The secondary education system in the US is in a shameful state. INstead of making minds, we make football programs.
We let every dip on the faculty teach their bogus elective of choice (that also happens to require their $180 text). Students are
getting ripped off, and until they decide that college is primarily a place for education - not sports, not socializing, not getting drunk, stoned, and laid, they will continue to get ripped off. They leave under mountains of debt with no marketable skills. If you're paying that much money, you better damn well be there to learn something that makes it worthwhile. I don't know how to fix it, but I'm pretty sure you can't do it by removing even more responsibility from the syllabus.

Anyway, enjoy your Wednesday.
 
2012-10-03 06:54:12 PM

Sergeant Grumbles: Sergeant Grumbles: We barely expect our top economists to predict that far ahead.

FTFM

gunther_bumpass: Have you given any thought to what will happen to the supply of loan money should these loans be forgiven? It would disappear, as it has with the mortgage industry in the past few years. Who wants to lend money with no assurance whatsoever that it won't be written off when the former student feels he shouldn't have to pay it back? Perhaps that's one way to effectively lower college costs - they'll have to be more competitive as their enrollment drops when people can't afford it anymore.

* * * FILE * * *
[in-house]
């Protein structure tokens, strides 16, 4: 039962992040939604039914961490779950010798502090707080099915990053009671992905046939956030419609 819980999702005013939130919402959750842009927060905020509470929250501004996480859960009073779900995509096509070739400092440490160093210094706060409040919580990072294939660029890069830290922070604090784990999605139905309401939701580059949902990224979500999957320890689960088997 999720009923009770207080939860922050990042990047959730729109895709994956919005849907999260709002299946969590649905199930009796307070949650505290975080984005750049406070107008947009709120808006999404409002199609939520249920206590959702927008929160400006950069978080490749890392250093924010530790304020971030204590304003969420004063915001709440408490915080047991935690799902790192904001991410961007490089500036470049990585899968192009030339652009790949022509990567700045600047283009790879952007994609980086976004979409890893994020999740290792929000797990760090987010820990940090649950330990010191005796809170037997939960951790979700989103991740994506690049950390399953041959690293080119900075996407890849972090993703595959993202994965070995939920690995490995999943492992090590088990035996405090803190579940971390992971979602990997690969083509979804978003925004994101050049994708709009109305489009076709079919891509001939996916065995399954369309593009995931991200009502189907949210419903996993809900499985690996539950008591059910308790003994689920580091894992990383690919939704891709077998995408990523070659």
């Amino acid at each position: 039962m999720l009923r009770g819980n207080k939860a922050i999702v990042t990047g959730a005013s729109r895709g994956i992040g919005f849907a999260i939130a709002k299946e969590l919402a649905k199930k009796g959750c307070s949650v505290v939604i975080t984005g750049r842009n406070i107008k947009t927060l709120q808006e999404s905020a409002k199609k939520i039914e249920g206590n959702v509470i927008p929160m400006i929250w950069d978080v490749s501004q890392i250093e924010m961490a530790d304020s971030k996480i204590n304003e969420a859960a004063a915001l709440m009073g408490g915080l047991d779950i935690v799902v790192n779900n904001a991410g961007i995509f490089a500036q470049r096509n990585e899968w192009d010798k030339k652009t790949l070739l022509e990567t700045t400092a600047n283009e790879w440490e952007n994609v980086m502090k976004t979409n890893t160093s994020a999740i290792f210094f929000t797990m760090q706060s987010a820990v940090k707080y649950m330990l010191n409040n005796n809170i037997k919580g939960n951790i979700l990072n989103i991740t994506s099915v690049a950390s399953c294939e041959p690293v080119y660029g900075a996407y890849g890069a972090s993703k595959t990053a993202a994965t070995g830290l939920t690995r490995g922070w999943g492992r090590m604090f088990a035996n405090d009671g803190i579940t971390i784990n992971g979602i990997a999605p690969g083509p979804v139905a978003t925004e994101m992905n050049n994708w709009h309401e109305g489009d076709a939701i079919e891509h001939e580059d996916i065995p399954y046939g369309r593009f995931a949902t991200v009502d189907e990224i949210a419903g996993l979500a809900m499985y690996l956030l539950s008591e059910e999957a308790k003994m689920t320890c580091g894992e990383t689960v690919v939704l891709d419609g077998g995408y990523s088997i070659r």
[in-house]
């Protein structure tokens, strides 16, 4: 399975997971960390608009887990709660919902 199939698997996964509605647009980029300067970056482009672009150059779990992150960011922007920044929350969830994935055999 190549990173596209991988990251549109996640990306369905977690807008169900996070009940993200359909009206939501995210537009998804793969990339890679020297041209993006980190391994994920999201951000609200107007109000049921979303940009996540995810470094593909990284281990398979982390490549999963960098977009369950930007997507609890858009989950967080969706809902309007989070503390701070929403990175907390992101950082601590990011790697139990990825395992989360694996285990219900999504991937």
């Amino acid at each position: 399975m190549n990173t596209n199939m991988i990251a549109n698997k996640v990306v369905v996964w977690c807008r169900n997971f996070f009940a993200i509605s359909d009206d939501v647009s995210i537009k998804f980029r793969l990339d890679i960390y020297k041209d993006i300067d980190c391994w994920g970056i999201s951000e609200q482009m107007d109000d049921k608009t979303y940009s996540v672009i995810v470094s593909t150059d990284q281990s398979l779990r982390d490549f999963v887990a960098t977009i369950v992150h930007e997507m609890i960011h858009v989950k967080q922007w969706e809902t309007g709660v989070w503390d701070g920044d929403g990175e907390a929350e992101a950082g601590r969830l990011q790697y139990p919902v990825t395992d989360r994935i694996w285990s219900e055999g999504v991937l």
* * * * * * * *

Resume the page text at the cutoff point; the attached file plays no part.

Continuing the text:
Valid concern. Hopefully any program that includes forgiveness also includes an overhaul about how we fund and what we expect from institutions of higher learning.


ok, now were back on the same page. or at least, in the same chapter.
As far as choosing a degree that will be in demand and paying well in 4 years - you can't really ever go wrong with engineering, science, or medicine. I think part of the problem is all the nonsense fruitcake majors available. Could be college isn't the right choice for everyone. Maybe that's the problem, I don't know.
 
2012-10-03 06:58:56 PM

gunther_bumpass: but this is the real world.


imageshack.us

For fark's sake. Come up something something new.

You yourself say the system is broken. Is there some rational reason that students screwed by said system don't deserve relief?
 
2012-10-03 07:05:25 PM

Sergeant Grumbles: gunther_bumpass: but this is the real world.

[imageshack.us image 660x393]

For fark's sake. Come up something something new.

You yourself say the system is broken. Is there some rational reason that students screwed by said system don't deserve relief?


"herp derp". And you're accusing me of having nothing new.
If that's what you consistently fall back to in a discussion, clearly you wasted your time in school.
Hell I don't even know what I'm talking about and I've avoided using that trite crap.
 
2012-10-03 07:05:59 PM